According to Ramkumar et al., hospital rating systems may be able to solve this issue. By using variations of standard surveys such as Press Ganey, patient reviews may be more accurately obtained.22 Recently, some providers and institutions have begun making internal patient satisfaction ratings publicly available. This may have the benefit of ensuring that only actual patients are participating in the ratings, and that the questions asked are measuring factors which institutions and providers deem important. Ricciardi et al. compared provider-initiated patient satisfaction ratings with commercial online physician rating websites for orthopaedic surgeons and found that provider-initiated ratings showed a greater number of responses, were higher in overall ratings of patient satisfaction, and had a lower percentage of negative comments.24 Although patients may worry about the anonymity of their responses, it seems that hospitals and providers should take a more active role in collecting meaningful patient satisfaction data.
There are several limitations with our study. Our sample of physicians was limited to providers associated with the orthopaedic surgery departments of several academic medical centers in a single metropolitan area and findings may not be generalizable to all geographic regions, surgeons or clinical practice scenarios. The data were collected during a single month and are only reflective of that time period; ratings systems are continually being updated and a different time period might reveal different data. Second, we chose to focus on the overall physician rating per site rather than the individual categories and sub-ratings for each individual. Third, given that the websites are public and anonymous, some of the reviews may be inaccurate, and there is no feature to “verify” that these reviews are from real patients. Fourth, the overall physician rating categories were narrow and varied according to website. Finally, we did not have a minimum or maximum number of reviews required for each surgeon included in this study.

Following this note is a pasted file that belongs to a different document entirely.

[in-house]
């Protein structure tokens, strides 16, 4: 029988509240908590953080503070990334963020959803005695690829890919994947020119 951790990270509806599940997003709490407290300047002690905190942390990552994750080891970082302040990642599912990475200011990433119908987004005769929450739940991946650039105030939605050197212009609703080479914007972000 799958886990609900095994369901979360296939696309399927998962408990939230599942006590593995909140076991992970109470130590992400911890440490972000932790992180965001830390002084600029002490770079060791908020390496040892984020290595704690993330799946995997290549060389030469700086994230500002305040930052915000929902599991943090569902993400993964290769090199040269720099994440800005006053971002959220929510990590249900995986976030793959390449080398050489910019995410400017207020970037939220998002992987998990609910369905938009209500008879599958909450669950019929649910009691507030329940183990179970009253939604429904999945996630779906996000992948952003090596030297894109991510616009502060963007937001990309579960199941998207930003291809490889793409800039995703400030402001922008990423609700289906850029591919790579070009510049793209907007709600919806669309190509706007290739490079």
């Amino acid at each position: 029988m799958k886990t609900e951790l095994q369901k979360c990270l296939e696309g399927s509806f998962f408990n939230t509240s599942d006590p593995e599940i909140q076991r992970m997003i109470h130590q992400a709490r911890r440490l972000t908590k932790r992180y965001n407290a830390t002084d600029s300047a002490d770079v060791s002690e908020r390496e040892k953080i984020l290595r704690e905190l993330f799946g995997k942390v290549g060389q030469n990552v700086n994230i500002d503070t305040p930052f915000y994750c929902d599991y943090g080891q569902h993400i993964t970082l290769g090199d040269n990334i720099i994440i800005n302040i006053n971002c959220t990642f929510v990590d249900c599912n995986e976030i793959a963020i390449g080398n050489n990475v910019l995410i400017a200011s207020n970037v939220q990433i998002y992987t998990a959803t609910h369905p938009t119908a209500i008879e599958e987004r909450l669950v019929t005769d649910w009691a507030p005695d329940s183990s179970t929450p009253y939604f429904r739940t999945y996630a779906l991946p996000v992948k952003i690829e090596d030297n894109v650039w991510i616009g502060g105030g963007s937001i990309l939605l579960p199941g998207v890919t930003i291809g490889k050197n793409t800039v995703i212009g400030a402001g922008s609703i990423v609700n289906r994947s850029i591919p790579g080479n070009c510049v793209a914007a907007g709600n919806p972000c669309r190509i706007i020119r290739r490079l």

In conclusion, online rating sites have become a pervasive tool utilized throughout society as people make decisions on purchasing and selection of services, including health care. In our patient population, education and academic rank seem to have the most impact. Perhaps most importantly, reviews are not consistent across sites. To combat this, a standard survey may be useful for validating and collecting patient reviews. Physicians should develop more awareness of the factors that influence ratings and contribute to the evolving discussion of how best to measure patient satisfaction.